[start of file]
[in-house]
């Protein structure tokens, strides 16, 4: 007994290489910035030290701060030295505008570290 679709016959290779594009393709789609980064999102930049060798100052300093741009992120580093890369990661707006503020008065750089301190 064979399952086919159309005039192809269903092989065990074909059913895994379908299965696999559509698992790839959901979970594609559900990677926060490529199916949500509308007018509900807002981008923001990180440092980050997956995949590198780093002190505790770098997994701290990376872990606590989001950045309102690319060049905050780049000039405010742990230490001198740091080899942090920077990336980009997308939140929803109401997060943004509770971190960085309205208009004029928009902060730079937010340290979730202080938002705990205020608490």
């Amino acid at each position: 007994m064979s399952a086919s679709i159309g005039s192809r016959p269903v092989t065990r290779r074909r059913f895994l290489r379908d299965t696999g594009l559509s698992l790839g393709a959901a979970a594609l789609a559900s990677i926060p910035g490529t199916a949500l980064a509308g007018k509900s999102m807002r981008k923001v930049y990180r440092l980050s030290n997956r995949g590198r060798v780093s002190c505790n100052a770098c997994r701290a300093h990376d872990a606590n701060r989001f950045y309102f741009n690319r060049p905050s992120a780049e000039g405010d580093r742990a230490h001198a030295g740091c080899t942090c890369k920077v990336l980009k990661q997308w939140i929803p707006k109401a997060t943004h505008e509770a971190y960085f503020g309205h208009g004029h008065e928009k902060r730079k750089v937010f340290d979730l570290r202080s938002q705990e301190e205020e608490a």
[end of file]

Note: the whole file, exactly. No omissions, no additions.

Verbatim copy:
[in-house]
């Protein structure tokens, strides 16, 4: 007994290489910035030290701060030295505008570290 679709016959290779594009393709789609980064999102930049060798100052300093741009992120580093890369990661707006503020008065750089301190 064979399952086919159309005039192809269903092989065990074909059913895994379908299965696999559509698992790839959901979970594609559900990677926060490529199916949500509308007018509900807002981008923001990180440092980050997956995949590198780093002190505790770098997994701290990376872990606590989001950045309102690319060049905050780049000039405010742990230490001198740091080899942090920077990336980009997308939140929803109401997060943004509770971190960085309205208009004029928009902060730079937010340290979730202080938002705990205020608490």
């Amino acid at each position: 007994m064979s399952a086919s679709i159309g005039s192809r016959p269903v092989t065990r290779r074909r059913f895994l290489r379908d299965t696999g594009l559509s698992l790839g393709a959901a979970a594609l789609a559900s990677i926060p910035g490529t199916a949500l980064a509308g007018k509900s999102m807002r981008k923001v930049y990180r440092l980050s030290n997956r995949g590198r060798v780093s002190c505790n100052a770098c997994r701290a300093h990376d872990a606590n701060r989001f950045y309102f741009n690319r060049p905050s992120a780049e000039g405010d580093r742990a230490h001198a030295g740091c080899t942090c890369k920077v990336l980009k990661q997308w939140i929803p707006k109401a997060t943004h505008e509770a971190y960085f503020g309205h208009g004029h008065e928009k902060r730079k750089v937010f340290d979730l570290r202080s938002q705990e301190e205020e608490a």